BSc Mathematics, University College London MSc Mathematical Modelling and Scientific Computing, University of Oxford MRes Computational Finance, University College London
Research Intern at Brevan Howard Asset Management
Improving student experience at the Business School as Chair of the Deans’ Student Advisory Council
Mobeen studied an MSc in Mathematical Modelling and Scientific Computing at Oxford University. His research at the Business School focuses on post-crisis dynamics of international financial markets.
Mobeen has been awarded a scholarship by the Brevan Howard Centre for Financial Analysis and chairs the Dean’s Student Advisory Council, working on cross-programme projects to enhance student experience and engagement with the wider community.
Studying a Doctoral programme at the Business School
Why did you decide to study a Doctoral programme at Imperial College Business School?
The establishment of the Brevan Howard Centre for Financial Analysis at the Business School was a big driver of my decision. It brings the technical skills and leading insight of the Business School’s Department of Finance together with industry connections. As a mathematician by training, I wanted to branch out more into economics and the more policy-oriented side of financial research, so this centre was very appealing to me. Since I came to the Business School, I have heard many leading industry experts and academics discuss their work and their thoughts on financial markets. Just recently, Vitor Constancio, the Vice-President of the European Central Bank, came to talk about his thoughts on European banking, which is highly relevant to my work. I was also attracted to the structure of the Doctoral programme here, in that I had the opportunity to take courses to improve my finance, economics and so on during the first couple of years before going on to focus on my individual research.
What is the most rewarding thing about studying for a PhD at the Business School?
I’ve really enjoyed learning so much economics and finance in such a short amount of time and being taught by people who are in the process of developing the latest research in these areas. I also enjoy attending conferences. It’s such a good way to meet other people in your research area, in the industry and from academic institutions around the world. I recently went to a conference where a paper I have been reading heavily was presented. I met with the author of that paper and we are now starting a research paper together. Outside of my studies, I also do technical mock interviews for Business School students through the Careers and Professional Development Service, and when I get an email saying ‘I got the job! Thank you Mobeen’, that’s just the best feeling in the world.
What is the most challenging thing about the Doctoral programme?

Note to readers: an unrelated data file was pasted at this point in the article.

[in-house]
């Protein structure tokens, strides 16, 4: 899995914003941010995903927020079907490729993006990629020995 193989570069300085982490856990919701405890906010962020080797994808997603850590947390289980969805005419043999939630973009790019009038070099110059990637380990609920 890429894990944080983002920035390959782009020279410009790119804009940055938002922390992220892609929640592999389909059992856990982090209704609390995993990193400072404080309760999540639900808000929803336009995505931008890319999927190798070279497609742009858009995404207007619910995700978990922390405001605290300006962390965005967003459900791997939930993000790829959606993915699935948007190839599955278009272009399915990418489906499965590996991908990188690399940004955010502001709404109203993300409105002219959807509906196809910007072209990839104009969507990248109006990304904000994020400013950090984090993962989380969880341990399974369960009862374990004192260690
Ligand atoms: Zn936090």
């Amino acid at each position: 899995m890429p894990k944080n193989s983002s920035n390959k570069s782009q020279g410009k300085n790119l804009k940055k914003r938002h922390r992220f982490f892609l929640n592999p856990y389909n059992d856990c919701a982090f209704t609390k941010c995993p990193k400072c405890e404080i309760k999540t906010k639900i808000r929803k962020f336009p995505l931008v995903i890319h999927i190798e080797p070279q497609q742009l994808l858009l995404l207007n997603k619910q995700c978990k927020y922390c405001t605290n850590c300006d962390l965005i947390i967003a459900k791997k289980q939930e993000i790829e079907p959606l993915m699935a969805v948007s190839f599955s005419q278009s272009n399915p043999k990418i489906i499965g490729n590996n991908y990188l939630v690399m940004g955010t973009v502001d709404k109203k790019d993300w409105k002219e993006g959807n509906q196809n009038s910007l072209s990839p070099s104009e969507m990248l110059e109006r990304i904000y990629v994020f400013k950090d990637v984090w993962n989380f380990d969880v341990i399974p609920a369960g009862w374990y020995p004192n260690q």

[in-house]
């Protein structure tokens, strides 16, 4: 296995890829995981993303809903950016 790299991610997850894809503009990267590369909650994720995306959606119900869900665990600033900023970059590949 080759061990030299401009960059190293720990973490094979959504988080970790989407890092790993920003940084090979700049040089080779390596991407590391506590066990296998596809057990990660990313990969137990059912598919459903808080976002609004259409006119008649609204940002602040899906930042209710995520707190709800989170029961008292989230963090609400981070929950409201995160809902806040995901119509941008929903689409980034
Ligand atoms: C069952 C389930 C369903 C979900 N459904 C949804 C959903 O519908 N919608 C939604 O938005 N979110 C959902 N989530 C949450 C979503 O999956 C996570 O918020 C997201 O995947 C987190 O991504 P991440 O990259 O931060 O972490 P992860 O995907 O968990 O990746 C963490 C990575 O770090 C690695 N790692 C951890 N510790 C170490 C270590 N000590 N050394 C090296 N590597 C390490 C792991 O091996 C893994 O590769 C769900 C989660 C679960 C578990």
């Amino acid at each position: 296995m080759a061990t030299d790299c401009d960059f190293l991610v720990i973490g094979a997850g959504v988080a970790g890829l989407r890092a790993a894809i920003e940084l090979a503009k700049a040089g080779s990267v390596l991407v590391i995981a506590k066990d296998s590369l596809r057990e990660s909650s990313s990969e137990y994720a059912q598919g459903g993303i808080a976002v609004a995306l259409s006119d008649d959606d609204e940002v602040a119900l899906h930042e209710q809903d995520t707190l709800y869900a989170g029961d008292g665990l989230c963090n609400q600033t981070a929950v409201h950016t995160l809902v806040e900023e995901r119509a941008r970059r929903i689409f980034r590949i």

Figuring out what your contribution to academia will be. First, you have to identify an interesting problem. Second, you need to make sure that your research will be important to people outside of academia as well – for instance, central banks, industry participants and ordinary people in the economy. And thirdly, it needs to be something you can personally do, and it’s really hard to get that right because a lot of topics will require a specific background or you’ll need to do a lot of reading to get to grips with the subject, in which time it is likely someone else will complete research on your topic before you. I’ve personally changed research topic about eight times and it’s only now, 24 months after I started my research that I really feel comfortable in my research area.
How has the development of your research topic changed since starting the Doctoral programme?
I am currently studying the dynamics of international financial markets after a crisis. I started off on a topic very similar to the one I’m working on now, about arbitrage trading strategies. I then moved to a more macroeconomic focus. The biggest unexpected changes came about because I had missed some important institutional details about how central banks think about their policies. What I was doing was beautiful mathematically but in the real world that wasn’t really how banks worked. I realised this after discussing my work with my two supervisors: Professor David Miles, an ex-central banker who served on the Monetary Policy Committee at the Bank of England, helped me to understand my topic from the perspective of central banks; and Dr Robert Kosowski, an expert in hedge fund research, was able to give me the perspective of market participants.
Experience and achievements
How have your past and present experiences outside of the doctoral programme supported your learning and research?